Flexible and ultrasensitive nanoelectronic biosensors have many potential applications in biomedical engineering, including saliva-based in-vivo sensors and real-time sweat sensors on bare skin. To fabricate flexible electronic devices with good reliability, we require the development of novel nano-fabrication methods that can integrate two-dimensional layered transition metal dichalcogenide (TMDC) materials onto the flexible substrates with various strain and stress limitations. In this project, a flexible, ultrasensitive MoS2-based biosensor is reported for the first time. A layered MoS2 flakes serves as the conductance channel material on a pliable polyimide substrate. A few layers of MoS2 with a thickness of about 5 nm were mechanically transferred onto flexible polyimide film. Photolithography was then used in conjunction with gold metal deposition and lift-off process to form the channel and electrodes. A flexible MoS2-based biosensor with a channel width of about 7 micrometers has been successfully fabricated using this process. This biosensor was tested using two different biomolecules of streptavidin and interleukin-1beta with low concentrations. I demonstrated that the flexible MoS2-based biosensor can quantify the time-dependent reaction kinetics of streptavidin-biotin binding. Additionally, this device exhibited an interleukin 1-beta (IL-1β) detection limit as low as 50 fM, which is about 10,000 times lower than the detection limits for the current gold-standard detection method called the enzyme-linked immunosorbent assay (ELISA). This is the first successful demonstration of a flexible MoS2-based biosensor capable of detecting low-abundant biomarkers at femtomolar concentrations.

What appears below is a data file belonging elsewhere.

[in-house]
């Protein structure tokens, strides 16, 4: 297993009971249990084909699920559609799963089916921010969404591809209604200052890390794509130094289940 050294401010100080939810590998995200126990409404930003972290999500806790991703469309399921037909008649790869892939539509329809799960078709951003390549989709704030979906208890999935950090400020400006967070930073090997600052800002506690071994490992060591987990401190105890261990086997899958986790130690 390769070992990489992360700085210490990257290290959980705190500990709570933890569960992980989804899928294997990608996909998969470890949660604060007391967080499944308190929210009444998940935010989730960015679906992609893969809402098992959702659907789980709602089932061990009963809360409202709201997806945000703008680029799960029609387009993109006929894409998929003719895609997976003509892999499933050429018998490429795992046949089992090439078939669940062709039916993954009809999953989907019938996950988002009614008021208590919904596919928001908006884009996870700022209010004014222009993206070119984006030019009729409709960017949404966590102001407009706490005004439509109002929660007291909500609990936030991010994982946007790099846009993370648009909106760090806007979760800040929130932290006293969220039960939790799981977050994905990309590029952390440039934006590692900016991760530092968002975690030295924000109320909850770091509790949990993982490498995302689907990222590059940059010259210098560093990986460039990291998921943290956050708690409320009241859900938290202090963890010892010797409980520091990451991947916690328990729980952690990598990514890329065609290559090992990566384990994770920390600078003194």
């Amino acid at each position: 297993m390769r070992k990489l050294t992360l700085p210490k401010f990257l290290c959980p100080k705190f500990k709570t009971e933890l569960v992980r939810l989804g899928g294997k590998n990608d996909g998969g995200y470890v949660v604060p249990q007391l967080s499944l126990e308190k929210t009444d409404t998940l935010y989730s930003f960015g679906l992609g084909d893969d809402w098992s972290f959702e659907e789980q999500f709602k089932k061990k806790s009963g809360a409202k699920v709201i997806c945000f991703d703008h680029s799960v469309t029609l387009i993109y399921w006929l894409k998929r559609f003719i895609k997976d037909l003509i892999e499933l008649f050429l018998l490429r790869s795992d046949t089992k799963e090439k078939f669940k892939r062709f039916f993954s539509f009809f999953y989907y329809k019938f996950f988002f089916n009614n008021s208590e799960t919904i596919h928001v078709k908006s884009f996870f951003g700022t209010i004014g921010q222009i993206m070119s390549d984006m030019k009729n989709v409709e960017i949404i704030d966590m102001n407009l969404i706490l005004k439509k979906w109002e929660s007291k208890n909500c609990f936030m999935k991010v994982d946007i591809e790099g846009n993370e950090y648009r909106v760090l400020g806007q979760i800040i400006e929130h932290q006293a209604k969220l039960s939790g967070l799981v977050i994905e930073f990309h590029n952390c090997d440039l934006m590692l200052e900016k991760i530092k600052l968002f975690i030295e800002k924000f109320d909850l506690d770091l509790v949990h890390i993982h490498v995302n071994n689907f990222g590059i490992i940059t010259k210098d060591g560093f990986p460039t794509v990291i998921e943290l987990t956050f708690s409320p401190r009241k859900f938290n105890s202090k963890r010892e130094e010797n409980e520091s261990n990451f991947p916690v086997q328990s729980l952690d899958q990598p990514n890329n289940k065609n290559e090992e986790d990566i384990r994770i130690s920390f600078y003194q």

Air Force Research Laboratory on behalf of the United States Air Force: First Award of $750 in each Intel ISEF Category